President Vladimir Putin : Good day dear colleagues!
We were planning to discuss the domestic oil and gas sector. As you know, our country is the world's leading producer of oil and gas. We can be counted on to provide for our own needs and for exports.
The oil and gas industry plays a key role in the country's general economic development, and is one of the prime targets for both Russian and foreign investment in our country.
However, there are obvious problems, as described in the 2007 President's Address to the Federal Assembly. Above all, how efficiently and effectively we use our fuel resources will determine whether they have the greatest possible impact.
Today, the oil sector constitutes almost 50 percent of the Russian economy, and petrochemicals about one and a half percent. Domestic companies have fallen far behind foreign companies with respect to processing petroleum and basic oil products. Because we export so many raw materials, Russia has to buy many products linked to oil and gas processing, ranging from plastics to chemical fibres. In fact, the weakness of our processing industry has substantial economic costs for us. We also lose the opportunity to occupy more lucrative niches in the global division of labour.
This issue was discussed in detail at a meeting with representatives of the business community at the beginning of the year. We then gave instructions for developing a system of incentives for increasing the amount of minerals processed in Russia. But this work has unfortunately been slow to take effect. Today I would like to talk about what steps have been taken to quickly remedy the situation and what we can do in the near future.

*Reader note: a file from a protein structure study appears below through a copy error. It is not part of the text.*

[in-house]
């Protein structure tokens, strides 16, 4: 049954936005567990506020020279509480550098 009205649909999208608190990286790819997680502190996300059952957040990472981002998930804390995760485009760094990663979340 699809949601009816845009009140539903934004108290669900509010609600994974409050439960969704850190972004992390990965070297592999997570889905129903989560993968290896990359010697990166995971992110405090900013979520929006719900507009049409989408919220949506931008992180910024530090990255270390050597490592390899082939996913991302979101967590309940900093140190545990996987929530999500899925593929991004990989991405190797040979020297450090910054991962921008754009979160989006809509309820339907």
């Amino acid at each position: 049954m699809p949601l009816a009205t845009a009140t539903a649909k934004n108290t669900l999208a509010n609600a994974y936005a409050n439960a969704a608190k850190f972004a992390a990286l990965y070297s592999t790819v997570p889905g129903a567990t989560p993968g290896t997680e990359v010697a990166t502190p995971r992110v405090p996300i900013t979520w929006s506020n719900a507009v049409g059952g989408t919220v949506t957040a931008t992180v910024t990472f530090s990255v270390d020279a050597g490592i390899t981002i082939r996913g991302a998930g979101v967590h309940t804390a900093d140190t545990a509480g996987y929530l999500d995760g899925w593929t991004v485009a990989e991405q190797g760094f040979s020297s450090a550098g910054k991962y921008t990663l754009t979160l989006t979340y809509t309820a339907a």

Regarding transport, I would suggest discussing the deadlines for the completion of the pipeline to the Pacific Ocean.
There should be no delay in resolving other long-standing problems. According to the most conservative estimates, we burn every year more than 20 billion cubic meters of gas produced as a byproduct. Such a waste is unacceptable!
The measures that must be taken are well known and have proven effective in many countries. This involves introducing a system of accounting, increased fines for environmental offences, stricter licensing requirements for the mineral extractors. Please inform yourselves on how work on all these fronts can proceed. We really do need to create an environment in which it is profitable to work in this sector. Today it is more profitable to burn gas rather than refine it. So we burn it.
In conclusion, a few words on another important topic. We have consistently been guided by a desire to offer a transparent environment for foreign investors. I have to point out that Russia has one of the most liberal regimes for allowing foreign investment in the oil and gas sector. We must work not simply at openness but for maximum understanding and transparency, so as to avoid any ambiguity whatsoever. We talked about the need to improve legislation in this area, and I would also like to speak about that today.